That's insightful, but my intel comes from the engineering, not plant side, at least in a casual capacity. Procedure may dictate they follow the full procedure while they're on the clock, but off hours they can be just as lax as the rest when doing "extracurricular" jobs. These machines are great, but there's no getting around that they require a lot of time, especially if a tire needs to be reindexed to the wheel. So it's not just the local tire jockey who might be too lazy, even the guys inside can find them a hassle as well.
Ah .... Mmmmm ...... I think you are talking about the assembly plant, and perhaps you missed the part where they have to load the tires and wheels separately into the machine (that is, unmounted) - and then they don't touch them until it is time to put on the weights. There isn't any way to shortcut the process. If the tires and wheels aren't loaded into the machine, nothing is produced and the assembly line stops - and not just the tire/wheel assembly line. The whole assembly line, because vehicles can't be processed off the line without tires and wheels mounted on the vehicle hubs. Oh, and the machines automatically index the tire to the wheel - no human intervention required. But on the off chance that you are talking about at the vehicle dealership level: Typically, the shop guys are dealing with returns for vibration - and if they don't follow the procedure, they won't solve the vibration problem. It doesn't take very many returns before a tech who doesn't solve vibration problems gets in hot water for not doing his job.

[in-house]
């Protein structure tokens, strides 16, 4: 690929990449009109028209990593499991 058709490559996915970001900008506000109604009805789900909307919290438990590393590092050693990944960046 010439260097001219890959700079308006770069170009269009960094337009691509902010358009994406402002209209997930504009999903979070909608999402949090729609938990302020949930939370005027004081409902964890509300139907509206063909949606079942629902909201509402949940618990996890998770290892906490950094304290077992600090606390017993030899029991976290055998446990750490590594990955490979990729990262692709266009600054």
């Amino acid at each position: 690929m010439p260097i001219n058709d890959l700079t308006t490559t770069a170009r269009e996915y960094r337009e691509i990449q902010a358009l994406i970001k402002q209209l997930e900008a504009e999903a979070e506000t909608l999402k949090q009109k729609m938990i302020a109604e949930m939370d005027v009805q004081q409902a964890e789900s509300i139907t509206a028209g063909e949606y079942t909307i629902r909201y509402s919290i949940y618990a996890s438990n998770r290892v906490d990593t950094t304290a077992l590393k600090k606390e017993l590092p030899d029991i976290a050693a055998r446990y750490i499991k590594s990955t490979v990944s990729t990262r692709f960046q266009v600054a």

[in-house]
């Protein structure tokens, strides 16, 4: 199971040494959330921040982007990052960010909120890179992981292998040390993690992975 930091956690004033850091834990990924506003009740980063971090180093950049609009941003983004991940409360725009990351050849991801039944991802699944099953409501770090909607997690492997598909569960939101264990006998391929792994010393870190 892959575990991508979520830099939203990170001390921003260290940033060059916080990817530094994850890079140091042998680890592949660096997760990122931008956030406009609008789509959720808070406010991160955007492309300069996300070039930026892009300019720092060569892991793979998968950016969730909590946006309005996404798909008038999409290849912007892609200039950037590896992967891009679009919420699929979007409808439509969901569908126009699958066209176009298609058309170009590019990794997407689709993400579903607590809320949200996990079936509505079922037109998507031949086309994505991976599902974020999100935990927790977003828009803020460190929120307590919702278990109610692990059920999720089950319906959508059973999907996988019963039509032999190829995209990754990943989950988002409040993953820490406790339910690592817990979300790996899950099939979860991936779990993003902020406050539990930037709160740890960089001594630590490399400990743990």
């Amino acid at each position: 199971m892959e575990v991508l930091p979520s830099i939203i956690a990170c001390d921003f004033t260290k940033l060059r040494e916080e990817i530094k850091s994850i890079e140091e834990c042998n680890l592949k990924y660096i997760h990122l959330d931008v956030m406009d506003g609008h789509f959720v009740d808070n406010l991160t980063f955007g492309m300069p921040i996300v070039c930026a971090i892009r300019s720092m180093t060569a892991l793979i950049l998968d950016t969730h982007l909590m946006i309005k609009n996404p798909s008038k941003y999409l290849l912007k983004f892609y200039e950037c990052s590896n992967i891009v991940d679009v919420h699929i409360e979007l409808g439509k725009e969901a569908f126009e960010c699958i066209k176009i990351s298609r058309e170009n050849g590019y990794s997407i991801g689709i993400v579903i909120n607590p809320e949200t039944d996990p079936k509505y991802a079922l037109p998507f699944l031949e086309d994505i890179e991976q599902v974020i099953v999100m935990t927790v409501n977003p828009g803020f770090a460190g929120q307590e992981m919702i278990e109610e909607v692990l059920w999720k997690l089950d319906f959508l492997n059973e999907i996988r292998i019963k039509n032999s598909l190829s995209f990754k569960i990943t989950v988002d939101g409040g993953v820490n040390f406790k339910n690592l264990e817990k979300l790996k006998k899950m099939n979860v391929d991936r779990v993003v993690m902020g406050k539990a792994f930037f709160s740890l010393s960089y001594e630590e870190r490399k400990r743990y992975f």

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SubLGT

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Originally Posted By: Traction
Unfortunately the shop techs have to try and beat the clock...
Is this why Hunter is boasting about a time savings of 80 seconds on their Revolution tire machine?